New York Times to work alongside startup companies as part of new timeSpace initiative

The New York Times launched an initiative today aimed at refining and growing the businesses of new startup companies. Called timeSpace, the program will bring in three to five startup companies and give them the opportunity to work at the Times building and develop their products with the help of Times staffers.

Aron Pilhofer, editor of interactive news, said the goal is to create a mutually beneficial setup; the startups will benefit from working alongside and engaging with Times staffers, and both will benefit from the interaction.

"While we already maintain close relationships with entrepreneurs and the tech community, we believe that an on-site interaction for a set period of time has the potential to enhance the exchange of ideas," said General Manager Denise Warren in an emailed statement.

The timeSpace site says it will not fund the startups, and tells applicants: "If you are pursuing business development deals, we may become one of your customers during or after your time here. But this is not the purpose of timeSpace."

The timeSpace site describes ideal applicants this way:

You are an early stage company focused on the media space with a product launched. You are a small team based in New York or open to working from New York for the duration of the program. You have most likely raised at least seed stage funding. You may focus on mobile, social, video, advertising technology, analytics, ecommerce...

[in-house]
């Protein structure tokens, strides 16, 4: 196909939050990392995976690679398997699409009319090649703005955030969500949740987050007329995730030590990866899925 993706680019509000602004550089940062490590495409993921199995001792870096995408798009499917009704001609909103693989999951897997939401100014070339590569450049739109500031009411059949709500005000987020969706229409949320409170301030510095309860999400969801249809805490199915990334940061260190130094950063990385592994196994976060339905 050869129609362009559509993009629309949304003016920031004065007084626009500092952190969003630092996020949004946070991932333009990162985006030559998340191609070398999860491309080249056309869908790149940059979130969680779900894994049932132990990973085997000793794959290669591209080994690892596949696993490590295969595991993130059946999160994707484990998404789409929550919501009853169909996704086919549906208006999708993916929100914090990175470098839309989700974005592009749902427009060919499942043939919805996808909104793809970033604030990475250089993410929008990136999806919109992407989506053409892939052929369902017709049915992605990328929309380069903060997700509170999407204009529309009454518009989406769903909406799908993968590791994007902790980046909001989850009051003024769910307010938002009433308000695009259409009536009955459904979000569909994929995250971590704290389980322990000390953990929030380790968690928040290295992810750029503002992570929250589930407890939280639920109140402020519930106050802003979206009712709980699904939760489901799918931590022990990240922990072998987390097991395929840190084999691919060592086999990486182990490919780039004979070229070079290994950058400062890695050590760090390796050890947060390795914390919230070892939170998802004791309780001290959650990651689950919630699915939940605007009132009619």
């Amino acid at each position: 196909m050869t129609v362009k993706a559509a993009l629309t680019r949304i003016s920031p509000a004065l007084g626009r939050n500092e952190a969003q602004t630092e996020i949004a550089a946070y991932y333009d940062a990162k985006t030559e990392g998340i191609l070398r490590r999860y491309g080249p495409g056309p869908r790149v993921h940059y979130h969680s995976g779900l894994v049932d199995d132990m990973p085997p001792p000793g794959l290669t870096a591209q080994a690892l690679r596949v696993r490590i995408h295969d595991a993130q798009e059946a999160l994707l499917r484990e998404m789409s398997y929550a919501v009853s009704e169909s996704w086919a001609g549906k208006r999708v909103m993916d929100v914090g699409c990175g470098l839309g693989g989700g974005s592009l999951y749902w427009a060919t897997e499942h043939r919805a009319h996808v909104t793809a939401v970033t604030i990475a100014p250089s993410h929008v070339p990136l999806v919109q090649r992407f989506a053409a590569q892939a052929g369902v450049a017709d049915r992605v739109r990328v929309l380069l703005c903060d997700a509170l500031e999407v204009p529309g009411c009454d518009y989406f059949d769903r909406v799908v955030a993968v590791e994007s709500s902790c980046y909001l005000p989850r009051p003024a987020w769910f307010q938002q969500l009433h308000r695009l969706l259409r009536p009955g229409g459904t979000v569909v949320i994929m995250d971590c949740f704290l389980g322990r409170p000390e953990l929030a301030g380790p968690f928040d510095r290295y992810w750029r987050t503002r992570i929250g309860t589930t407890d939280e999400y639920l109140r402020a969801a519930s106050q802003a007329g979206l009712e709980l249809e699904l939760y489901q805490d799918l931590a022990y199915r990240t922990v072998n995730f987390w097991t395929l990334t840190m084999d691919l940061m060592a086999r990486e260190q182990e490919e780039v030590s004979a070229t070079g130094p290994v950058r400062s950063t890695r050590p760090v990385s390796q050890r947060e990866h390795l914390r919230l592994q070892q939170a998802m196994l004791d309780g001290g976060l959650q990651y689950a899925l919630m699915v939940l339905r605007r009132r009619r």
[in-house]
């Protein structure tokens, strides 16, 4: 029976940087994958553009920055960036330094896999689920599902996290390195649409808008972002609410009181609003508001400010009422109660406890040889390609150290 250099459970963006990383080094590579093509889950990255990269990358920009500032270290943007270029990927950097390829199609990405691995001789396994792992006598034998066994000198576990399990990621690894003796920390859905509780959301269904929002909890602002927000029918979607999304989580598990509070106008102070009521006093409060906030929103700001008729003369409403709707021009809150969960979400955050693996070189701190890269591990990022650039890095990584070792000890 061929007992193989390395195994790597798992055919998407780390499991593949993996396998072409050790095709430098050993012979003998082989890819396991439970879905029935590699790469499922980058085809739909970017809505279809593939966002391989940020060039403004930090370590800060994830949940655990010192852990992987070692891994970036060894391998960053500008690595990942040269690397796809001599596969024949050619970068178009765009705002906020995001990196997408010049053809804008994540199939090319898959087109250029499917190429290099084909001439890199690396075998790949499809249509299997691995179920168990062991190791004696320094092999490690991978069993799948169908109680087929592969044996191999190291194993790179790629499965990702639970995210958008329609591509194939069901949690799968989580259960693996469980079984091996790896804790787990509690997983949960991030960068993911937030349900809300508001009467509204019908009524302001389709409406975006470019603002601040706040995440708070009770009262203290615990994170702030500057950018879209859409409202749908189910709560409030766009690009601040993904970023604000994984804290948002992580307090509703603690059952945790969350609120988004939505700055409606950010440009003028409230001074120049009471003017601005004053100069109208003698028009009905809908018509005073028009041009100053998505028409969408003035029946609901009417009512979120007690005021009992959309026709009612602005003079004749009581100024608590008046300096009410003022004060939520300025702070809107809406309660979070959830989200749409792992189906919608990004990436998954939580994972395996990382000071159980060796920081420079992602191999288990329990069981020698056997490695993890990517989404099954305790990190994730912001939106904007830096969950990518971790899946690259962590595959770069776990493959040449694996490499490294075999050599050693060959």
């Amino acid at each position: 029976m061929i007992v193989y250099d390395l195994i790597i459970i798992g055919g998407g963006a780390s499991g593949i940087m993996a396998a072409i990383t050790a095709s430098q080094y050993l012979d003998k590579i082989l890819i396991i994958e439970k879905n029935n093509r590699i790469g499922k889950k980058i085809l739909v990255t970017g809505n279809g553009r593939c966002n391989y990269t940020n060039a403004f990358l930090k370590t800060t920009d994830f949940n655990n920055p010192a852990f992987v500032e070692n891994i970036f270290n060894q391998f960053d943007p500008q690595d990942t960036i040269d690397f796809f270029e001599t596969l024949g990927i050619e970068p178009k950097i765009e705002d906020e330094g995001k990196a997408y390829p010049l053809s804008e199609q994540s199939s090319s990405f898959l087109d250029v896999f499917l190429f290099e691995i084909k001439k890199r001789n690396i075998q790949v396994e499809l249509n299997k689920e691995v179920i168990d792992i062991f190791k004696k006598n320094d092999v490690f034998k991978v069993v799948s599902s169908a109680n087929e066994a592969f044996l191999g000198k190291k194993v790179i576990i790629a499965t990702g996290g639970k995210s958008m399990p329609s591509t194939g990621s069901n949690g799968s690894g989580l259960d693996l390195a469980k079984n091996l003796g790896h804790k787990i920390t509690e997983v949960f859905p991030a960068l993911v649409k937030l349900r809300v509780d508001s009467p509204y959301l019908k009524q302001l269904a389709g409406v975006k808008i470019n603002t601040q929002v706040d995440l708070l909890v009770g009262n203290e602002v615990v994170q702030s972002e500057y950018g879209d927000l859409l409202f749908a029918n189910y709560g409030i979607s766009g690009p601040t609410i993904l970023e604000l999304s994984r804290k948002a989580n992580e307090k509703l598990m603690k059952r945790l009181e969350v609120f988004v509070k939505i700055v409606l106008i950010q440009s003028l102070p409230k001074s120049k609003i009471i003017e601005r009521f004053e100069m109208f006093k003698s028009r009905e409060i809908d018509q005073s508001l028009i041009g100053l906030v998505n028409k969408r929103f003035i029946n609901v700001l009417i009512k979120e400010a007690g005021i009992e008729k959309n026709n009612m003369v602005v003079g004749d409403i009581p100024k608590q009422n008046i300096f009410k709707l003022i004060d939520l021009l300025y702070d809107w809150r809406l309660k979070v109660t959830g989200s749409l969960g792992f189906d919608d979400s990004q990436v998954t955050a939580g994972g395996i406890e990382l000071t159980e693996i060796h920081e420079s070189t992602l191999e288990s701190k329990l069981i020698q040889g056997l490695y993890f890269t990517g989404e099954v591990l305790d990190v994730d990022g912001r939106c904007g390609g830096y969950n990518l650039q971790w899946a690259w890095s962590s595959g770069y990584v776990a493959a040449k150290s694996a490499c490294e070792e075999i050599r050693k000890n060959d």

While some of the startups will be aimed at helping the Times’ business side, Pilhofer said he hopes at least one of them can work closely with his team in the newsroom.

“A lot of companies have good ideas, but they need a test to say, ‘Is this actually a viable media product?’ and I think we have this exceptional audience -- this tech team based in the newsroom,” Pilhofer said by phone. SocialFlow and Chute, he said, produce the type of products the Times’ interactive team would want to collaborate on.

Other media companies have created similar initiatives in the past year: Philadelphia Media Network created a tech incubator with the help of Knight; Turner Broadcasting launched an incubator for startups in the media spaceKQED, PRX and the Knight Foundation launched a $2.5 million media incubator; and The Boston Globe is filling empty space by bringing in startup tech companies.

The Times is accepting applications for its timeSpace program through Tuesday, Feb. 19.

  • Mallary Jean Tenore

    As managing editor of The Poynter Institute’s website,, I report on the media news industry, edit the site’s How To section, and moderate the site's live chats. I also help handle the site's social media efforts, and teach social media sessions on the side.


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